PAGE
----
Fix a Disposable Foam Pump

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Introduction: Fix a Disposable Foam Pump

I love those foaming soap pumps, but I saw several problems after I refilled them a couple of times.

  • The pump clogs
  • The top sticks in the down position
  • The foam spurts out in a loose, wet consistency that is half stream and half froth

I can buy disposable foaming soap (think "Dial" or "Softsoap") for about $3, or I can buy empty refillable bottles (think "Oxo" or "mDesign") for about $10.

I've seen lots of guides that simply tell you to run water through it and re-use, tada! Errrr, no. Anyone who's trying to fix one of these has already done this. I've taken apart many of these, and I finally got it down from one end to the other.

Step 1: Anatomy of a Foam Pump Top

Here are the guts of a pump top, clockwise from left.

  1. Soap straw
  2. Pump spring
  3. Plunger
  4. Pump nozzle
  5. Screw-on bottle closure
  6. Foam mixing chamber
  7. Gasket for screw-on bottle closure
  8. Bead stopper for soap liquid

Step 2: How the Guts Come Apart (and Fit Together)

Be careful when you pull the pump top apart. It's all held together with friction, so pull firmly with steady pressure.

Work over a clean empty sink, over a sieve and close the drain. The little round bead is essential and will definitely drop into the sink and be lost to the drain forever. Game over.

Here's how the bead sits, inside the mixing chamber, and against the end of the spring, as shown in both the exploded view and the in-use view. You won't be able to reach the column where the bead goes. You may have to line it up and drop it in a few times, but you'll get it. If it's dry you can try a piece of tape, lower it into position, and scrub the bead off so it will drop into position.

Step 3: The Pesky Bead

I have lost the bead (read previous step "lost to the drain. Game over").

I have also gotten very lucky to find a round-headed pin in my sewing materials whose top fit perfectly when snipped off the pin. If the pump sticks in the down position, clean all the pieces well. It's not likely that the spring has worn out, it's that something is causing friction or adhesion. Get it all pulled apart and clean all surfaces until clean as new.

Step 4: Clogs and Lack of Foam

Here's where you will see most clogs and poor foam consistency.

It took me awhile to realize there is a cylinder that hides inside the pump top, and holds the answer to how the foam is made. See it deep inside the pump top? You may have to coax it out gently with a pin (grab the edge and pry it out), tweezers, or forceps. Once you get it out, note that there are 2 mesh surfaces, one on each end of the cylinder.

Step 5:

I've seen 2 problems here at the cylinder. One or both mesh ends can get clogged with soap globs or contaminants. Just wash it clean gently with warm water and a toothbrush.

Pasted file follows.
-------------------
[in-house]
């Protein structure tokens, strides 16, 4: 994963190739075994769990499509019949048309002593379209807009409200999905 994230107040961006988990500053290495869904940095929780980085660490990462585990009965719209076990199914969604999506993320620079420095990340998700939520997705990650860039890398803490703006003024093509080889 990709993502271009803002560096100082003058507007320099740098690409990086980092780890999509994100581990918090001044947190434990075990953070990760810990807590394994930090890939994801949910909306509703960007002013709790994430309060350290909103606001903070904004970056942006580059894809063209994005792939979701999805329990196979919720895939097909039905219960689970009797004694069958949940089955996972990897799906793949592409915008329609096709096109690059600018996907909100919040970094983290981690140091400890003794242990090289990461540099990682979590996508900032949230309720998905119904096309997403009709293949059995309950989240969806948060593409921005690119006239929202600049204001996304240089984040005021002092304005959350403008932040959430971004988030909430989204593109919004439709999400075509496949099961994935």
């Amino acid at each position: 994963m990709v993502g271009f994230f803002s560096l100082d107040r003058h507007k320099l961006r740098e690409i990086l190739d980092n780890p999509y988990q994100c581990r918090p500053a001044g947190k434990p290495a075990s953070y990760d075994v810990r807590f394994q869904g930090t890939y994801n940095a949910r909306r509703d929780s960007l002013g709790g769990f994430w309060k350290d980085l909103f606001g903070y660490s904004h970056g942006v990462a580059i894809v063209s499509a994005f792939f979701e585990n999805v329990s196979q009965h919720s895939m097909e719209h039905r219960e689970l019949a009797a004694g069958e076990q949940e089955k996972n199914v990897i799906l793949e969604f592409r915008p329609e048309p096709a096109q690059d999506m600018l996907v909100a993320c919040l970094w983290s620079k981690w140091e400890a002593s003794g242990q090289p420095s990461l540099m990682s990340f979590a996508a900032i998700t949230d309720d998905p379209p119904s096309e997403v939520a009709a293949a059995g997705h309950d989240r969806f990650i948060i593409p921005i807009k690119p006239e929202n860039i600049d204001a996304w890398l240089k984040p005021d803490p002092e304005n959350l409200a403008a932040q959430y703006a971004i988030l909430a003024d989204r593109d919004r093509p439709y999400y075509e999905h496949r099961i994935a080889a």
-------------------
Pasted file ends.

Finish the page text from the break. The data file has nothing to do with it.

The other problem is when one or both mesh ends are torn. The plastic mesh is fused on with heat, but we don't need heat to do the repair. Find some sheer fabric curtains at the thrift store. It's polyester and comes in all sorts of colors, usually costing less than $5 per pair. Here I'm using pink.

Step 6: Replacing the Mesh

Cut a postage-stamp sized piece of the curtain sheer. I like to run a lighter flame across the edges so it doesn't fray, but it's not really necessary. If you do this make sure you are very careful and take precautions such a working over a sink away from anything flammable.

When it's ready, stick the mesh on the end(s) needed and push the cylinder back into position. It goes in large end first. It's hard to make the mesh stay wrapped around the cylinder end on the smaller outer end. Fortunately, this is not necessary. You can just slap it over the opening and it will push into place when you put all the pieces back together.

Step 7: Reassemble

If you forgot how the pieces go, here's your cheatsheet.

  1. Soap straw
  2. Pump spring
  3. Plunger
  4. Pump nozzle
  5. Screw-on bottle closure
  6. Foam mixing chamber
  7. Gasket for screw-on bottle closure
  8. Bead stopper for soap liquid

Insert the straw (1) into the bottom of the mixing champber (6). Put the gasket (7) on top of the bottle opening and insert the foam mixing chamber (6) into the bottle so that it sits on the gasket (7). Drop the bead (8) into the center the mixing chamber (6). Insert the pump spring (2) behind the bead (8). Add the plunger (3) cup side down to the top of the spring (2). On top of all this, add the bottle closure (5). And finally, on top of all this, add the nozzle (4).

Step 8: Enjoy!

Fill the bottle with your favorite thin soapy mix, pump the top until the foam comes out. Enjoy!

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    37 Comments

    0
    BrentA28
    BrentA28

    10 months ago

    absolutely brilliant! had mine apart to clean and back together, but sad it wasn't doing any foam output anymore... had no idea i'd lost the invisible magic bead till reading this and amazingly found it still in the sink just large enough to be caught by the narrow opening of the drain hole cover! thank you for figuring this all out for humanity!!!

    0
    SpitfireGirl
    SpitfireGirl

    Reply 10 months ago

    Wonderful!

    0
    wile.e.coyote40
    wile.e.coyote40

    1 year ago

    My foam mixing chamber slowly fills up with liquid soap after about a week and I can’t figure out why. At first I thought maybe the mesh-covered cylinder was the problem - it had collected lint. But, I have replaced the l mesh-covered cylinder (from another dispenser of the same brand), and the chamber still fills up with soapy water. I have thoroughly cleaned and dried it, but it still fills up with water. I use about 1 part EO liquid soap to about 4 or 5 parts water. Can you tell me how to fix it or prevent the foam mixing chamber from filling with water? Any thoughts or suggestions are welcome.

    0
    SpitfireGirl
    SpitfireGirl

    Reply 1 year ago

    Hi Wile E, I have seen this vexing problem on occassion, and I have not being able to solve it. If anyone has figured it out, please post, thanks!

    0
    wile.e.coyote40
    wile.e.coyote40

    Reply 1 year ago

    I tried an experiment this weekend, and drilled a 1/16" hole in the bottom of the foam mixing chamber, to let the excess soapy water drain out. Bad idea. To anyone reading this, do NOT drill any holes in your foam mixing chamber. My pump now discharges soapy water, not foam. Apparently, the foam mixing chamber must be intact, without any holes, in order to force air into the plunger to make the soap foamy.

    0
    SpitfireGirl
    SpitfireGirl

    Reply 1 year ago

    Thanks, this is good info.

    0
    silverniteowl
    silverniteowl

    Tip 1 year ago

    I could NOT get the pump separated from the outer screw on collar. Not with pushing sideways against the counter, jamming a cork into the upside down top (dispenser head removed) and pressing hard downward on the collar edge, gripping with pliers etc.. it just WOULDN"T BUDGE!!! And then... then, I grabbed a slender plastic handled spatula, stuffed the handle down along side the inner chamber, pressed it sideways, and, with hardly any effort at all, BOOM IT POPPED RIGHT OUT! Just with that little bit of prying!! WHOO- HOOO!!! After more than an hour of frustrating fails, it's apart!!